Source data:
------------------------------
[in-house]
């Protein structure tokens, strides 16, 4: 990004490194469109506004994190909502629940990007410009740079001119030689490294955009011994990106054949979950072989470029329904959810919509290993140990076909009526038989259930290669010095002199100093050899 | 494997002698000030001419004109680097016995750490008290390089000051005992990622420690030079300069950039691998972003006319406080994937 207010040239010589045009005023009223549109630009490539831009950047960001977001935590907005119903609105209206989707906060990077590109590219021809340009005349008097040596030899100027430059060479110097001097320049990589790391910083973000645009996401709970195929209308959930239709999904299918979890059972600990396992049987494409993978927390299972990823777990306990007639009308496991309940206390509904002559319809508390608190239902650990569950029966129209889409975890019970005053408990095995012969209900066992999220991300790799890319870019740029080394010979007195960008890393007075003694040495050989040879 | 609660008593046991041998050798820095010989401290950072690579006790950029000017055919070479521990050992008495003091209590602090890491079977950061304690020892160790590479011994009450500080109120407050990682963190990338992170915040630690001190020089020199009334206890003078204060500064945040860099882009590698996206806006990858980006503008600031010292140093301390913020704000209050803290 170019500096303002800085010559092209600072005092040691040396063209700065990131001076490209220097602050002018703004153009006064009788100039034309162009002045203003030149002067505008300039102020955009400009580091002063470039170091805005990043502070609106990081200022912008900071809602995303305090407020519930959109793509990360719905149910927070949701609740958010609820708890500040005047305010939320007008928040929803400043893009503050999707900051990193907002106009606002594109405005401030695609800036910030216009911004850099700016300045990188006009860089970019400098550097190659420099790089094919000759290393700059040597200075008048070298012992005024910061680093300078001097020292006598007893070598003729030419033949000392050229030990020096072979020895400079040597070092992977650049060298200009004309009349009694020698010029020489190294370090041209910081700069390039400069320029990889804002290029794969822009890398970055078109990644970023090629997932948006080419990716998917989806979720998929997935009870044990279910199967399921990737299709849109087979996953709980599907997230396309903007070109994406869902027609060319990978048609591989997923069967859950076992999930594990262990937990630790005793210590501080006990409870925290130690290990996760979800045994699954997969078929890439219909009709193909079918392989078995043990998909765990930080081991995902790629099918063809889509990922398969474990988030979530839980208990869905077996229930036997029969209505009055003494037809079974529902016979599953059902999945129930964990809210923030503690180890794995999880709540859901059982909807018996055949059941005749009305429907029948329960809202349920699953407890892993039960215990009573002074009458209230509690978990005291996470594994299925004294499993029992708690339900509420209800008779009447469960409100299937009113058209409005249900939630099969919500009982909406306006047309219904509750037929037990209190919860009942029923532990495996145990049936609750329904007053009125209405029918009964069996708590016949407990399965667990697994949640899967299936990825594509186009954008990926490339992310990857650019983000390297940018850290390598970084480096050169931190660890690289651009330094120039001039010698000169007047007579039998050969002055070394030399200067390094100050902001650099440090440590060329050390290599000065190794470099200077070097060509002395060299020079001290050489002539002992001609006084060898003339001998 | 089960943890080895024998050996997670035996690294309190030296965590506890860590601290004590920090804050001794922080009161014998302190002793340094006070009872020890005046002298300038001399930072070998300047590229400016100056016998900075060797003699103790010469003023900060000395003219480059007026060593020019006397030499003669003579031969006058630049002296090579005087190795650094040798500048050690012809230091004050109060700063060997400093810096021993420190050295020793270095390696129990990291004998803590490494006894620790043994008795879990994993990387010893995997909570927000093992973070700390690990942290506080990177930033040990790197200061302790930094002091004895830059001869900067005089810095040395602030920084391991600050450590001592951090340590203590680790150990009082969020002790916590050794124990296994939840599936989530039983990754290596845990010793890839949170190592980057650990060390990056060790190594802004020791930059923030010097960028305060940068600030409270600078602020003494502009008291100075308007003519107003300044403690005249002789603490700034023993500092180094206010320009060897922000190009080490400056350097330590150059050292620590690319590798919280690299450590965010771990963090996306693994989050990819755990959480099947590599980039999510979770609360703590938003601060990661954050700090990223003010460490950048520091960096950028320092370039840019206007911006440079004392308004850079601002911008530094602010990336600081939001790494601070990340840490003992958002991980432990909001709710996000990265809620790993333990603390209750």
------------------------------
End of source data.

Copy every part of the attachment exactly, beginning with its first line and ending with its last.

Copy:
[in-house]
């Protein structure tokens, strides 16, 4: 990004490194469109506004994190909502629940990007410009740079001119030689490294955009011994990106054949979950072989470029329904959810919509290993140990076909009526038989259930290669010095002199100093050899 | 494997002698000030001419004109680097016995750490008290390089000051005992990622420690030079300069950039691998972003006319406080994937 207010040239010589045009005023009223549109630009490539831009950047960001977001935590907005119903609105209206989707906060990077590109590219021809340009005349008097040596030899100027430059060479110097001097320049990589790391910083973000645009996401709970195929209308959930239709999904299918979890059972600990396992049987494409993978927390299972990823777990306990007639009308496991309940206390509904002559319809508390608190239902650990569950029966129209889409975890019970005053408990095995012969209900066992999220991300790799890319870019740029080394010979007195960008890393007075003694040495050989040879 | 609660008593046991041998050798820095010989401290950072690579006790950029000017055919070479521990050992008495003091209590602090890491079977950061304690020892160790590479011994009450500080109120407050990682963190990338992170915040630690001190020089020199009334206890003078204060500064945040860099882009590698996206806006990858980006503008600031010292140093301390913020704000209050803290 170019500096303002800085010559092209600072005092040691040396063209700065990131001076490209220097602050002018703004153009006064009788100039034309162009002045203003030149002067505008300039102020955009400009580091002063470039170091805005990043502070609106990081200022912008900071809602995303305090407020519930959109793509990360719905149910927070949701609740958010609820708890500040005047305010939320007008928040929803400043893009503050999707900051990193907002106009606002594109405005401030695609800036910030216009911004850099700016300045990188006009860089970019400098550097190659420099790089094919000759290393700059040597200075008048070298012992005024910061680093300078001097020292006598007893070598003729030419033949000392050229030990020096072979020895400079040597070092992977650049060298200009004309009349009694020698010029020489190294370090041209910081700069390039400069320029990889804002290029794969822009890398970055078109990644970023090629997932948006080419990716998917989806979720998929997935009870044990279910199967399921990737299709849109087979996953709980599907997230396309903007070109994406869902027609060319990978048609591989997923069967859950076992999930594990262990937990630790005793210590501080006990409870925290130690290990996760979800045994699954997969078929890439219909009709193909079918392989078995043990998909765990930080081991995902790629099918063809889509990922398969474990988030979530839980208990869905077996229930036997029969209505009055003494037809079974529902016979599953059902999945129930964990809210923030503690180890794995999880709540859901059982909807018996055949059941005749009305429907029948329960809202349920699953407890892993039960215990009573002074009458209230509690978990005291996470594994299925004294499993029992708690339900509420209800008779009447469960409100299937009113058209409005249900939630099969919500009982909406306006047309219904509750037929037990209190919860009942029923532990495996145990049936609750329904007053009125209405029918009964069996708590016949407990399965667990697994949640899967299936990825594509186009954008990926490339992310990857650019983000390297940018850290390598970084480096050169931190660890690289651009330094120039001039010698000169007047007579039998050969002055070394030399200067390094100050902001650099440090440590060329050390290599000065190794470099200077070097060509002395060299020079001290050489002539002992001609006084060898003339001998 | 089960943890080895024998050996997670035996690294309190030296965590506890860590601290004590920090804050001794922080009161014998302190002793340094006070009872020890005046002298300038001399930072070998300047590229400016100056016998900075060797003699103790010469003023900060000395003219480059007026060593020019006397030499003669003579031969006058630049002296090579005087190795650094040798500048050690012809230091004050109060700063060997400093810096021993420190050295020793270095390696129990990291004998803590490494006894620790043994008795879990994993990387010893995997909570927000093992973070700390690990942290506080990177930033040990790197200061302790930094002091004895830059001869900067005089810095040395602030920084391991600050450590001592951090340590203590680790150990009082969020002790916590050794124990296994939840599936989530039983990754290596845990010793890839949170190592980057650990060390990056060790190594802004020791930059923030010097960028305060940068600030409270600078602020003494502009008291100075308007003519107003300044403690005249002789603490700034023993500092180094206010320009060897922000190009080490400056350097330590150059050292620590690319590798919280690299450590965010771990963090996306693994989050990819755990959480099947590599980039999510979770609360703590938003601060990661954050700090990223003010460490950048520091960096950028320092370039840019206007911006440079004392308004850079601002911008530094602010990336600081939001790494601070990340840490003992958002991980432990909001709710996000990265809620790993333990603390209750």